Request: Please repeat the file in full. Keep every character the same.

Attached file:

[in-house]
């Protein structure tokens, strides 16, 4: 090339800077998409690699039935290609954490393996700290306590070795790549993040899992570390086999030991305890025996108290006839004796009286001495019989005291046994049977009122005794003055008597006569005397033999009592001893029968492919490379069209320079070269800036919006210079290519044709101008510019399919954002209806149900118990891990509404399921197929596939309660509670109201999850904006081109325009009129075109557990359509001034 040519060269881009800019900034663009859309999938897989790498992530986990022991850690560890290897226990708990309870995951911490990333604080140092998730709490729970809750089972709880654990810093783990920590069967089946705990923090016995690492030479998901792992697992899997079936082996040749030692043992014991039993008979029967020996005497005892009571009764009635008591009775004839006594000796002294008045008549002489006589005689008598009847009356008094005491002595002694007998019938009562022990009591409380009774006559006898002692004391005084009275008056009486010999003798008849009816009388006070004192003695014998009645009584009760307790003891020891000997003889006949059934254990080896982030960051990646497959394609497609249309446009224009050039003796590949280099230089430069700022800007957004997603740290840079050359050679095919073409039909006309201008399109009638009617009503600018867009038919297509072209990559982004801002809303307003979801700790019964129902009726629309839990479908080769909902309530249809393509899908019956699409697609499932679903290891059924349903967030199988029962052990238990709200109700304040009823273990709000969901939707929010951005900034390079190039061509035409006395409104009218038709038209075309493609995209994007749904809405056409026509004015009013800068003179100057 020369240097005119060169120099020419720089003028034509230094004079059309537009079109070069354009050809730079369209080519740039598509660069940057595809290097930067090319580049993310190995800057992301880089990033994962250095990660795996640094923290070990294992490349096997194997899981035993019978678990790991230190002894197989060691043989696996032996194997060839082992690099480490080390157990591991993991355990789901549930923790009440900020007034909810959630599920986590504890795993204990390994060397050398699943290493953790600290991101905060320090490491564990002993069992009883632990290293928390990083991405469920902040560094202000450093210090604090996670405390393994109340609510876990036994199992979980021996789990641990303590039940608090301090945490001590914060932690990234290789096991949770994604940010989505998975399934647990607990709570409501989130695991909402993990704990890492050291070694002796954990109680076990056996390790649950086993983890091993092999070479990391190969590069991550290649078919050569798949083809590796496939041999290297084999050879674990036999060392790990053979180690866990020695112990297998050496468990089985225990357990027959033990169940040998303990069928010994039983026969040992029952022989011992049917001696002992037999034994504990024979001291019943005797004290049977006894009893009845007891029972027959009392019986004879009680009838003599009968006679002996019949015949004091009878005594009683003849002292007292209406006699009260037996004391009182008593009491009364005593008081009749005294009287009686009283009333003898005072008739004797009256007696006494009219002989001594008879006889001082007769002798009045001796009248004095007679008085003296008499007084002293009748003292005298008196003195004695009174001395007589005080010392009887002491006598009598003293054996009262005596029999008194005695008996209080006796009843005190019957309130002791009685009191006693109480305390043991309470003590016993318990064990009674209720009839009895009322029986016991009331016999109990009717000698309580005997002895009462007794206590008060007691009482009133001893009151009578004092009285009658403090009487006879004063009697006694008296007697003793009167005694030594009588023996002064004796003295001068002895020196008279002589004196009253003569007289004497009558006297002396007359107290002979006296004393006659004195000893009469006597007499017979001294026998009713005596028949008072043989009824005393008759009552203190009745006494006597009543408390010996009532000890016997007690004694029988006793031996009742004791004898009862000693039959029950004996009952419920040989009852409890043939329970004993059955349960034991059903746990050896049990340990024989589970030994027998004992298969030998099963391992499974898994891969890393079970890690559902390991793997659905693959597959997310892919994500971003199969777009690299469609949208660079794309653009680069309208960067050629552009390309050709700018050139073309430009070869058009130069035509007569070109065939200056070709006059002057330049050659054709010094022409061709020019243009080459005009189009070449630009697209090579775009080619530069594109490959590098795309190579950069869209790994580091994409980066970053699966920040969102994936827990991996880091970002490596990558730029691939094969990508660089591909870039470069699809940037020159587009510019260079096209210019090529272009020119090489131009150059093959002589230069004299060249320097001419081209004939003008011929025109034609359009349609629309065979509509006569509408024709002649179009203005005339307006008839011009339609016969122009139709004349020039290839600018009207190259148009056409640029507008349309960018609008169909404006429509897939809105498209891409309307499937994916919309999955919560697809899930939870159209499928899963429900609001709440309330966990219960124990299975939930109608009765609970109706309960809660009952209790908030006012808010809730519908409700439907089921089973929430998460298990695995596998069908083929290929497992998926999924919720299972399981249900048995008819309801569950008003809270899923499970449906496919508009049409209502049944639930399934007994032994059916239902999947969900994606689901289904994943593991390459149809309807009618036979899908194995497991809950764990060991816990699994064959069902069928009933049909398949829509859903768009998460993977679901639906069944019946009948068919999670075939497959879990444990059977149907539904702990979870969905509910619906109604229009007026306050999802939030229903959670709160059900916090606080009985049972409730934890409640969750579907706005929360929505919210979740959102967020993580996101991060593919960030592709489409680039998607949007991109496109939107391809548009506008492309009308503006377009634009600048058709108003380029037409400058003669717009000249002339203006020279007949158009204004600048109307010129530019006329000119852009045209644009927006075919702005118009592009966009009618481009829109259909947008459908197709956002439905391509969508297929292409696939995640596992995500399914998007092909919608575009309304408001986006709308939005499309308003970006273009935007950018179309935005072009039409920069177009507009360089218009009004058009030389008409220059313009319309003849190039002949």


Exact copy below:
[in-house]
């Protein structure tokens, strides 16, 4: 090339800077998409690699039935290609954490393996700290306590070795790549993040899992570390086999030991305890025996108290006839004796009286001495019989005291046994049977009122005794003055008597006569005397033999009592001893029968492919490379069209320079070269800036919006210079290519044709101008510019399919954002209806149900118990891990509404399921197929596939309660509670109201999850904006081109325009009129075109557990359509001034 040519060269881009800019900034663009859309999938897989790498992530986990022991850690560890290897226990708990309870995951911490990333604080140092998730709490729970809750089972709880654990810093783990920590069967089946705990923090016995690492030479998901792992697992899997079936082996040749030692043992014991039993008979029967020996005497005892009571009764009635008591009775004839006594000796002294008045008549002489006589005689008598009847009356008094005491002595002694007998019938009562022990009591409380009774006559006898002692004391005084009275008056009486010999003798008849009816009388006070004192003695014998009645009584009760307790003891020891000997003889006949059934254990080896982030960051990646497959394609497609249309446009224009050039003796590949280099230089430069700022800007957004997603740290840079050359050679095919073409039909006309201008399109009638009617009503600018867009038919297509072209990559982004801002809303307003979801700790019964129902009726629309839990479908080769909902309530249809393509899908019956699409697609499932679903290891059924349903967030199988029962052990238990709200109700304040009823273990709000969901939707929010951005900034390079190039061509035409006395409104009218038709038209075309493609995209994007749904809405056409026509004015009013800068003179100057 020369240097005119060169120099020419720089003028034509230094004079059309537009079109070069354009050809730079369209080519740039598509660069940057595809290097930067090319580049993310190995800057992301880089990033994962250095990660795996640094923290070990294992490349096997194997899981035993019978678990790991230190002894197989060691043989696996032996194997060839082992690099480490080390157990591991993991355990789901549930923790009440900020007034909810959630599920986590504890795993204990390994060397050398699943290493953790600290991101905060320090490491564990002993069992009883632990290293928390990083991405469920902040560094202000450093210090604090996670405390393994109340609510876990036994199992979980021996789990641990303590039940608090301090945490001590914060932690990234290789096991949770994604940010989505998975399934647990607990709570409501989130695991909402993990704990890492050291070694002796954990109680076990056996390790649950086993983890091993092999070479990391190969590069991550290649078919050569798949083809590796496939041999290297084999050879674990036999060392790990053979180690866990020695112990297998050496468990089985225990357990027959033990169940040998303990069928010994039983026969040992029952022989011992049917001696002992037999034994504990024979001291019943005797004290049977006894009893009845007891029972027959009392019986004879009680009838003599009968006679002996019949015949004091009878005594009683003849002292007292209406006699009260037996004391009182008593009491009364005593008081009749005294009287009686009283009333003898005072008739004797009256007696006494009219002989001594008879006889001082007769002798009045001796009248004095007679008085003296008499007084002293009748003292005298008196003195004695009174001395007589005080010392009887002491006598009598003293054996009262005596029999008194005695008996209080006796009843005190019957309130002791009685009191006693109480305390043991309470003590016993318990064990009674209720009839009895009322029986016991009331016999109990009717000698309580005997002895009462007794206590008060007691009482009133001893009151009578004092009285009658403090009487006879004063009697006694008296007697003793009167005694030594009588023996002064004796003295001068002895020196008279002589004196009253003569007289004497009558006297002396007359107290002979006296004393006659004195000893009469006597007499017979001294026998009713005596028949008072043989009824005393008759009552203190009745006494006597009543408390010996009532000890016997007690004694029988006793031996009742004791004898009862000693039959029950004996009952419920040989009852409890043939329970004993059955349960034991059903746990050896049990340990024989589970030994027998004992298969030998099963391992499974898994891969890393079970890690559902390991793997659905693959597959997310892919994500971003199969777009690299469609949208660079794309653009680069309208960067050629552009390309050709700018050139073309430009070869058009130069035509007569070109065939200056070709006059002057330049050659054709010094022409061709020019243009080459005009189009070449630009697209090579775009080619530069594109490959590098795309190579950069869209790994580091994409980066970053699966920040969102994936827990991996880091970002490596990558730029691939094969990508660089591909870039470069699809940037020159587009510019260079096209210019090529272009020119090489131009150059093959002589230069004299060249320097001419081209004939003008011929025109034609359009349609629309065979509509006569509408024709002649179009203005005339307006008839011009339609016969122009139709004349020039290839600018009207190259148009056409640029507008349309960018609008169909404006429509897939809105498209891409309307499937994916919309999955919560697809899930939870159209499928899963429900609001709440309330966990219960124990299975939930109608009765609970109706309960809660009952209790908030006012808010809730519908409700439907089921089973929430998460298990695995596998069908083929290929497992998926999924919720299972399981249900048995008819309801569950008003809270899923499970449906496919508009049409209502049944639930399934007994032994059916239902999947969900994606689901289904994943593991390459149809309807009618036979899908194995497991809950764990060991816990699994064959069902069928009933049909398949829509859903768009998460993977679901639906069944019946009948068919999670075939497959879990444990059977149907539904702990979870969905509910619906109604229009007026306050999802939030229903959670709160059900916090606080009985049972409730934890409640969750579907706005929360929505919210979740959102967020993580996101991060593919960030592709489409680039998607949007991109496109939107391809548009506008492309009308503006377009634009600048058709108003380029037409400058003669717009000249002339203006020279007949158009204004600048109307010129530019006329000119852009045209644009927006075919702005118009592009966009009618481009829109259909947008459908197709956002439905391509969508297929292409696939995640596992995500399914998007092909919608575009309304408001986006709308939005499309308003970006273009935007950018179309935005072009039409920069177009507009360089218009009004058009030389008409220059313009319309003849190039002949």